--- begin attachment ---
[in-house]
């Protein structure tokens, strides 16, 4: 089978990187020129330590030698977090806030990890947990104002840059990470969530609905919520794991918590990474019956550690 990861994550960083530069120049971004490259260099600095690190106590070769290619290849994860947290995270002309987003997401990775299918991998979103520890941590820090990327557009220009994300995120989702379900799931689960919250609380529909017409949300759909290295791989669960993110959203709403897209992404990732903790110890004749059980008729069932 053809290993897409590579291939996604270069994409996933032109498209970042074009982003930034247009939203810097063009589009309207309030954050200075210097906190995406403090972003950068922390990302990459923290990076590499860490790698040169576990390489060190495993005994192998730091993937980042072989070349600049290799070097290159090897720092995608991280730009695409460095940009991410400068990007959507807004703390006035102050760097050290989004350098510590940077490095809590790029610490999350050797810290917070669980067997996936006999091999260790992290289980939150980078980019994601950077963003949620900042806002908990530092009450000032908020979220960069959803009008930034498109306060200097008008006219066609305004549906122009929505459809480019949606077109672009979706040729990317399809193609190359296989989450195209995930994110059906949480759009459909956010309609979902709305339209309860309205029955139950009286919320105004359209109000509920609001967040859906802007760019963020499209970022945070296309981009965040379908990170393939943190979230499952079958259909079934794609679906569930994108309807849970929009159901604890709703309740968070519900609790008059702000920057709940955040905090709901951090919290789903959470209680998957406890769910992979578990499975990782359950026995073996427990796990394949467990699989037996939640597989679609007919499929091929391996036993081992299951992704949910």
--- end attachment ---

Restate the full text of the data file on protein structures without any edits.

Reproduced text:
[in-house]
């Protein structure tokens, strides 16, 4: 089978990187020129330590030698977090806030990890947990104002840059990470969530609905919520794991918590990474019956550690 990861994550960083530069120049971004490259260099600095690190106590070769290619290849994860947290995270002309987003997401990775299918991998979103520890941590820090990327557009220009994300995120989702379900799931689960919250609380529909017409949300759909290295791989669960993110959203709403897209992404990732903790110890004749059980008729069932 053809290993897409590579291939996604270069994409996933032109498209970042074009982003930034247009939203810097063009589009309207309030954050200075210097906190995406403090972003950068922390990302990459923290990076590499860490790698040169576990390489060190495993005994192998730091993937980042072989070349600049290799070097290159090897720092995608991280730009695409460095940009991410400068990007959507807004703390006035102050760097050290989004350098510590940077490095809590790029610490999350050797810290917070669980067997996936006999091999260790992290289980939150980078980019994601950077963003949620900042806002908990530092009450000032908020979220960069959803009008930034498109306060200097008008006219066609305004549906122009929505459809480019949606077109672009979706040729990317399809193609190359296989989450195209995930994110059906949480759009459909956010309609979902709305339209309860309205029955139950009286919320105004359209109000509920609001967040859906802007760019963020499209970022945070296309981009965040379908990170393939943190979230499952079958259909079934794609679906569930994108309807849970929009159901604890709703309740968070519900609790008059702000920057709940955040905090709901951090919290789903959470209680998957406890769910992979578990499975990782359950026995073996427990796990394949467990699989037996939640597989679609007919499929091929391996036993081992299951992704949910």